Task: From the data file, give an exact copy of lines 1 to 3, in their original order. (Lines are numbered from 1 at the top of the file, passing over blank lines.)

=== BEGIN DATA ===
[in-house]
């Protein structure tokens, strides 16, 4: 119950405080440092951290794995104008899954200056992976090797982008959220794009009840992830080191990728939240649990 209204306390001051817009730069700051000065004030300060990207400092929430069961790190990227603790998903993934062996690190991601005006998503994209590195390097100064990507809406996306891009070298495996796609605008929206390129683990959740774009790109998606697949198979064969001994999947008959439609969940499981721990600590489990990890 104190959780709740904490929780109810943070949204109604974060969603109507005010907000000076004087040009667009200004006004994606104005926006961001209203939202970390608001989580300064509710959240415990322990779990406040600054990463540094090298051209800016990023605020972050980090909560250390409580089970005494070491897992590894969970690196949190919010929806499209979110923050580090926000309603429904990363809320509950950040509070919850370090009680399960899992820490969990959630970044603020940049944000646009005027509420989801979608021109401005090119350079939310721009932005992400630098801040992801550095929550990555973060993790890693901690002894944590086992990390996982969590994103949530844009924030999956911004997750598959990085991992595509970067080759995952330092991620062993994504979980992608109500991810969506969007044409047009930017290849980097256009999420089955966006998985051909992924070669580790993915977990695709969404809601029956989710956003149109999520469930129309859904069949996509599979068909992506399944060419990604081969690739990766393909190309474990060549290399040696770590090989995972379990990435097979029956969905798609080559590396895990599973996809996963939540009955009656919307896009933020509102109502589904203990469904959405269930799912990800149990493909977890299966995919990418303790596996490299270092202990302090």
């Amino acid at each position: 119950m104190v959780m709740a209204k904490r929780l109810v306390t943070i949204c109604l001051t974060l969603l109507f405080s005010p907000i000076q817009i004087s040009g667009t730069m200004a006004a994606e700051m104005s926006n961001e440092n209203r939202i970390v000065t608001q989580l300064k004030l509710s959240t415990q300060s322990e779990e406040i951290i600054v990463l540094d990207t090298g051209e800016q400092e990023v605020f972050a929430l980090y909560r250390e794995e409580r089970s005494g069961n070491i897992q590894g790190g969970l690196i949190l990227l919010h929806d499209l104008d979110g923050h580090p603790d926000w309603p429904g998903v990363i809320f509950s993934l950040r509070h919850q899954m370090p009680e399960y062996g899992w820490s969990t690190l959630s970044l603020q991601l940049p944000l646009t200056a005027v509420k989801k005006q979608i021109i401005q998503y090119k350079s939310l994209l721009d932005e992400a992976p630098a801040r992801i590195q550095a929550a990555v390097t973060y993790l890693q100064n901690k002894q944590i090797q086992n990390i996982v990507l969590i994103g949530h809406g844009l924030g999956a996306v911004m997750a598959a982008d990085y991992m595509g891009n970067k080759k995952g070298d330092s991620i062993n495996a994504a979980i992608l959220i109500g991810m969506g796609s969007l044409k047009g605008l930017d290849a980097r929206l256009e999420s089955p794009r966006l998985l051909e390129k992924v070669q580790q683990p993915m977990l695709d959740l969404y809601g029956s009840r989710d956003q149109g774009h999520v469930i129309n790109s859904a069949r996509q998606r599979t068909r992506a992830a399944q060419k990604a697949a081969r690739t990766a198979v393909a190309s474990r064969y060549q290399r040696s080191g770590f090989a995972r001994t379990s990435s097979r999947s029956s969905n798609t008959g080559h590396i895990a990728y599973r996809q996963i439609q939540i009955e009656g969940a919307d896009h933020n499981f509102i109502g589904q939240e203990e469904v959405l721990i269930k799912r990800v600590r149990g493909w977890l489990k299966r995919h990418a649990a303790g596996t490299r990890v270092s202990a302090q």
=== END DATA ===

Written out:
[in-house]
């Protein structure tokens, strides 16, 4: 119950405080440092951290794995104008899954200056992976090797982008959220794009009840992830080191990728939240649990 209204306390001051817009730069700051000065004030300060990207400092929430069961790190990227603790998903993934062996690190991601005006998503994209590195390097100064990507809406996306891009070298495996796609605008929206390129683990959740774009790109998606697949198979064969001994999947008959439609969940499981721990600590489990990890 104190959780709740904490929780109810943070949204109604974060969603109507005010907000000076004087040009667009200004006004994606104005926006961001209203939202970390608001989580300064509710959240415990322990779990406040600054990463540094090298051209800016990023605020972050980090909560250390409580089970005494070491897992590894969970690196949190919010929806499209979110923050580090926000309603429904990363809320509950950040509070919850370090009680399960899992820490969990959630970044603020940049944000646009005027509420989801979608021109401005090119350079939310721009932005992400630098801040992801550095929550990555973060993790890693901690002894944590086992990390996982969590994103949530844009924030999956911004997750598959990085991992595509970067080759995952330092991620062993994504979980992608109500991810969506969007044409047009930017290849980097256009999420089955966006998985051909992924070669580790993915977990695709969404809601029956989710956003149109999520469930129309859904069949996509599979068909992506399944060419990604081969690739990766393909190309474990060549290399040696770590090989995972379990990435097979029956969905798609080559590396895990599973996809996963939540009955009656919307896009933020509102109502589904203990469904959405269930799912990800149990493909977890299966995919990418303790596996490299270092202990302090």
């Amino acid at each position: 119950m104190v959780m709740a209204k904490r929780l109810v306390t943070i949204c109604l001051t974060l969603l109507f405080s005010p907000i000076q817009i004087s040009g667009t730069m200004a006004a994606e700051m104005s926006n961001e440092n209203r939202i970390v000065t608001q989580l300064k004030l509710s959240t415990q300060s322990e779990e406040i951290i600054v990463l540094d990207t090298g051209e800016q400092e990023v605020f972050a929430l980090y909560r250390e794995e409580r089970s005494g069961n070491i897992q590894g790190g969970l690196i949190l990227l919010h929806d499209l104008d979110g923050h580090p603790d926000w309603p429904g998903v990363i809320f509950s993934l950040r509070h919850q899954m370090p009680e399960y062996g899992w820490s969990t690190l959630s970044l603020q991601l940049p944000l646009t200056a005027v509420k989801k005006q979608i021109i401005q998503y090119k350079s939310l994209l721009d932005e992400a992976p630098a801040r992801i590195q550095a929550a990555v390097t973060y993790l890693q100064n901690k002894q944590i090797q086992n990390i996982v990507l969590i994103g949530h809406g844009l924030g999956a996306v911004m997750a598959a982008d990085y991992m595509g891009n970067k080759k995952g070298d330092s991620i062993n495996a994504a979980i992608l959220i109500g991810m969506g796609s969007l044409k047009g605008l930017d290849a980097r929206l256009e999420s089955p794009r966006l998985l051909e390129k992924v070669q580790q683990p993915m977990l695709d959740l969404y809601g029956s009840r989710d956003q149109g774009h999520v469930i129309n790109s859904a069949r996509q998606r599979t068909r992506a992830a399944q060419k990604a697949a081969r690739t990766a198979v393909a190309s474990r064969y060549q290399r040696s080191g770590f090989a995972r001994t379990s990435s097979r999947s029956s969905n798609t008959g080559h590396i895990a990728y599973r996809q996963i439609q939540i009955e009656g969940a919307d896009h933020n499981f509102i109502g589904q939240e203990e469904v959405l721990i269930k799912r990800v600590r149990g493909w977890l489990k299966r995919h990418a649990a303790g596996t490299r990890v270092s202990a302090q």